At least three Syrian soldiers have been killed and six wounded in a Turkish air raid on military posts in the Aleppo countryside, Syrian state news agency SANA quoted a military source as saying.
Syrian armed forces responded to Tuesday’s attack and caused material and human losses in some Turkish army positions and those of Turkey-backed opposition fighters, the official said, without giving any further details.
“Any attack on a military outpost run by our armed forces will be met with a direct and immediate response on all fronts,” SANA said.
The reported attacks took place near the town of Kobane, held by the United States-backed Kurdish-led Syrian Democratic Forces (SDF) and the site of overnight clashes between the group and Turkish forces.
The SDF is largely made up of the YPG (People’s Protection Units) militia, which is regarded by Turkey as the Syrian branch of the Kurdistan Workers’ Party (PKK). Turkey, the US, and the European Union have designated the PKK as a “terrorist” group.
The Britain-based Syrian Observatory for Human Rights, an opposition war monitor, said the Turkish raid killed 17 people, adding that it was not immediately clear if they were all Syrian soldiers. It said eight people were also wounded.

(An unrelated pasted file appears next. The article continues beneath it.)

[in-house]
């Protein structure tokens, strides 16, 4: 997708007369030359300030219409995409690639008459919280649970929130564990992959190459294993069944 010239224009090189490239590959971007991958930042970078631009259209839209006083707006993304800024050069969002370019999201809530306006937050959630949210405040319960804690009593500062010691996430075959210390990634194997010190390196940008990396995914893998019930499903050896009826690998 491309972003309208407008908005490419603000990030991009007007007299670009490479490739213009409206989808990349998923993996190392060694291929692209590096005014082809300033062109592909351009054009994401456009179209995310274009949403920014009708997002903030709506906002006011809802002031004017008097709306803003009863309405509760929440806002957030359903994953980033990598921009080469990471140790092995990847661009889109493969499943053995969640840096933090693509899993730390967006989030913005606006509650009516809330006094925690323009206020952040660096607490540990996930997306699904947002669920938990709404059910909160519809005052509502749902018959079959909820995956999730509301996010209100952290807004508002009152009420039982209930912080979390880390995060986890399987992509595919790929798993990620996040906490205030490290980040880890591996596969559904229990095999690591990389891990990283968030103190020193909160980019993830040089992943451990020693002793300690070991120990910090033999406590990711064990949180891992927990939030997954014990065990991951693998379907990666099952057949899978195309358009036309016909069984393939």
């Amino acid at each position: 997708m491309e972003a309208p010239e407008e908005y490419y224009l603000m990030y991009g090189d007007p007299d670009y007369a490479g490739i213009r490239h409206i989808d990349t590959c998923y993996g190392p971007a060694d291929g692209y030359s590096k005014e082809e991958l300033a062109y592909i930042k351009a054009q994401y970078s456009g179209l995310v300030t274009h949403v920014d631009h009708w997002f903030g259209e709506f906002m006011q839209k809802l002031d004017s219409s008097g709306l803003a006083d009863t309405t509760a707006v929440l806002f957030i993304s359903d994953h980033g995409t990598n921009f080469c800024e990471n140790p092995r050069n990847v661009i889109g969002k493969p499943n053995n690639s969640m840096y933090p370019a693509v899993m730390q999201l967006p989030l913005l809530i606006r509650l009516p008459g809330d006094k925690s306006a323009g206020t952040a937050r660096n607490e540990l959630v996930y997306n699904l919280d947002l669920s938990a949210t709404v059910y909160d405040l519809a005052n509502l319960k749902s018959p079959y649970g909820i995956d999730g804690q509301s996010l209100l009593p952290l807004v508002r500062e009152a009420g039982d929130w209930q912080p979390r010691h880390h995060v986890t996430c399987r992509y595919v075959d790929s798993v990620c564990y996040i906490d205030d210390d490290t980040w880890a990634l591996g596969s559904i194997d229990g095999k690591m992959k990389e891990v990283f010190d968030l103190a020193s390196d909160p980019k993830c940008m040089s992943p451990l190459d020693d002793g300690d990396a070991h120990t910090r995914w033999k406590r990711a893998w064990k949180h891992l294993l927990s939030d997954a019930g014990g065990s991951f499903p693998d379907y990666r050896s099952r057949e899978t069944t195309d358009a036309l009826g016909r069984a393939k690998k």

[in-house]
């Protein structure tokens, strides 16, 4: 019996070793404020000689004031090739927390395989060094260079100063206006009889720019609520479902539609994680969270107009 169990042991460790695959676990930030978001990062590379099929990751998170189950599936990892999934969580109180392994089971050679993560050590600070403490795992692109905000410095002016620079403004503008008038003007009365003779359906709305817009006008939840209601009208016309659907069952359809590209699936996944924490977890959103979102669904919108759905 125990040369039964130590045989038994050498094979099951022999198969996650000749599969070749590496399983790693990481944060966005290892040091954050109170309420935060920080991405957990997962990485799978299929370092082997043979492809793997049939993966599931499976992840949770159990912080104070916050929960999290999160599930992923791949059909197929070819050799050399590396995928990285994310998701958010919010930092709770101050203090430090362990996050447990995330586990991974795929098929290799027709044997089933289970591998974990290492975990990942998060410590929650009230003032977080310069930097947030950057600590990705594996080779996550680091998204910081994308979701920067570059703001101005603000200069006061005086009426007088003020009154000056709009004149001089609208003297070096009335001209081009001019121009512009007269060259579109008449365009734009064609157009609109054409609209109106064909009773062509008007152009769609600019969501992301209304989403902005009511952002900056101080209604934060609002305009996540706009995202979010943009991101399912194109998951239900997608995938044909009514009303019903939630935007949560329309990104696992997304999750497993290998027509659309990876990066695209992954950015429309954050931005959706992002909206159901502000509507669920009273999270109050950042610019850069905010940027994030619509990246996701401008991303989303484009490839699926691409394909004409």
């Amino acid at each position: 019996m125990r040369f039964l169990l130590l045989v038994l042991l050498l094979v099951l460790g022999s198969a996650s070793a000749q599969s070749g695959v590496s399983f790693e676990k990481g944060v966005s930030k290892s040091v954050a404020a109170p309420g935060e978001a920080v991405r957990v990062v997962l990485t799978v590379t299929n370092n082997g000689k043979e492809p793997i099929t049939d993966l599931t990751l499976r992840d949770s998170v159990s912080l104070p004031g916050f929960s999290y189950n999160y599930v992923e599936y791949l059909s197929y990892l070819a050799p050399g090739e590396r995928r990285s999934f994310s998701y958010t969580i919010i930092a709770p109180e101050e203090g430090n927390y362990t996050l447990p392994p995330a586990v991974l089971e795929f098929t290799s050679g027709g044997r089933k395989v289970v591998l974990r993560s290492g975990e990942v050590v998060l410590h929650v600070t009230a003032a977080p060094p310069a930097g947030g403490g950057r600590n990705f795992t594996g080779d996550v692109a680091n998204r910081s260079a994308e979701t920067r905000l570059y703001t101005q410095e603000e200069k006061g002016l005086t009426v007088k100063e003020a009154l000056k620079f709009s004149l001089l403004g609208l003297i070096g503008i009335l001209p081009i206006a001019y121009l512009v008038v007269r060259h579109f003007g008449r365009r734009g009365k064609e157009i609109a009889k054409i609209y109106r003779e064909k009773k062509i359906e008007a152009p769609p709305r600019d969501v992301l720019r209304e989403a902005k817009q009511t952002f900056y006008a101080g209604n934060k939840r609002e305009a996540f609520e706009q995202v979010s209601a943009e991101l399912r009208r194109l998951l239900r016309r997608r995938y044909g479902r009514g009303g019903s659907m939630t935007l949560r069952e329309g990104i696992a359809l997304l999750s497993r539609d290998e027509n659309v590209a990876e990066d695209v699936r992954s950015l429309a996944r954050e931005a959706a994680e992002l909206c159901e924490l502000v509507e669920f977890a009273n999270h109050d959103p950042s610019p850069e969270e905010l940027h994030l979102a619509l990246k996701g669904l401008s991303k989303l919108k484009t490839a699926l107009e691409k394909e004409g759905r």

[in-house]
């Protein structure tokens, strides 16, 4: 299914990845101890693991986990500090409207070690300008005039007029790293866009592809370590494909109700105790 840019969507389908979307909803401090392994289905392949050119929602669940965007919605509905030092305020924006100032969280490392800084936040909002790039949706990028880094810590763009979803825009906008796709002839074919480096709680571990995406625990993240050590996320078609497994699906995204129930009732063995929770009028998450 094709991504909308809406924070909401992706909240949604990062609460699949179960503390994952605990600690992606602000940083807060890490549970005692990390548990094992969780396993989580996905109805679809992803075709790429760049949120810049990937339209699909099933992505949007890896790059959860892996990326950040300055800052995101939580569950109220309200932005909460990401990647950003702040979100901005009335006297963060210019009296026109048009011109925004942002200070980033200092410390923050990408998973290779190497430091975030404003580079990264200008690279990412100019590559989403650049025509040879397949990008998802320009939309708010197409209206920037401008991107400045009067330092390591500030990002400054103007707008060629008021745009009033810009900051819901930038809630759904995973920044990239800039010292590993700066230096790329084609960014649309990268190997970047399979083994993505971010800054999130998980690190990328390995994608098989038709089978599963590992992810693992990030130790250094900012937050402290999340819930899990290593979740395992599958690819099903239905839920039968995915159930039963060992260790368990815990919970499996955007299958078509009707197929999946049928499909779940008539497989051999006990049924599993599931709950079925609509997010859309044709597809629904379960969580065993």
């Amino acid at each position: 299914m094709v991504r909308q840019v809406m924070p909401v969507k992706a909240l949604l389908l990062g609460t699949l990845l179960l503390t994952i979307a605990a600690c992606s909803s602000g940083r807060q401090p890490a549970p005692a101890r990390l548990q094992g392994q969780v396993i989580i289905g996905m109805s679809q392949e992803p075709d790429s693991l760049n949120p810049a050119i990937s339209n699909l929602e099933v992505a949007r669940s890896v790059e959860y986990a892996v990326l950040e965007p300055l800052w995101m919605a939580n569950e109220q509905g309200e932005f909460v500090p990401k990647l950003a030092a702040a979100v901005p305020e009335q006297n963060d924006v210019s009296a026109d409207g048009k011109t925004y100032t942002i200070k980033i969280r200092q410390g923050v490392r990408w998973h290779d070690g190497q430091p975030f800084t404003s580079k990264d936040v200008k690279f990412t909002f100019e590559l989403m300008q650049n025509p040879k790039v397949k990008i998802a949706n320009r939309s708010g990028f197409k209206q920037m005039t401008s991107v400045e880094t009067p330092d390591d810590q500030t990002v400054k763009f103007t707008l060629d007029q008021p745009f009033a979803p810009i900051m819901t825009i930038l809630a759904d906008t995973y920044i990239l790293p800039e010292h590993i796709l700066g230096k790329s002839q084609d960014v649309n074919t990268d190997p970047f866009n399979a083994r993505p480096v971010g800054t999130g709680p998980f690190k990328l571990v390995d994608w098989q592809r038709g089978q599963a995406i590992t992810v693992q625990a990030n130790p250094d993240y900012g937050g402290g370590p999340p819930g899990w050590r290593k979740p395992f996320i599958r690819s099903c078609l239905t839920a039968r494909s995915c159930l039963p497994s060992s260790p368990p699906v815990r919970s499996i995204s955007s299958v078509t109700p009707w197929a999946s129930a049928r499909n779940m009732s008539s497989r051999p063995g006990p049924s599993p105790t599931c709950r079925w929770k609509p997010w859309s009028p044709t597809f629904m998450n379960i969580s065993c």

Hawar News, a news agency based in SDF-held areas of northern Syria, reported that 16 Syrian soldiers were killed, while another Kurdish news agency, North Press Agency, said 22 soldiers were killed.
Discrepancies in casualty figures immediately after attacks are not uncommon in Syria.
There was no immediate comment from Turkey.
In a separate incident, Kurdish forces also struck inside Turkish territory overnight, killing one soldier near the town of Birecik in the border province of Sanliurfa, Turkey’s defence ministry said.
“Thirteen terrorists were neutralised” in retaliatory attacks by Ankara inside Syria, the ministry said, adding that operations in the region were continuing.
Turkey has carried out three major cross-border military operations in northern Syria since 2016, seizing hundreds of kilometres of land and pushing some 30km deep into the country, mainly targeting the YPG.
Turkey has fervently opposed Bashar al-Assad, backing rebels calling for his removal and opening its doors to refugees.
But last week, Turkish foreign minister Mevlut Cavusoglu called for reconciliation between the Syrian government and the opposition.
His comments were seen as an apparent easing of Ankara’s longstanding hostility towards al-Assad’s government and enraged the Syrian opposition and rebel groups.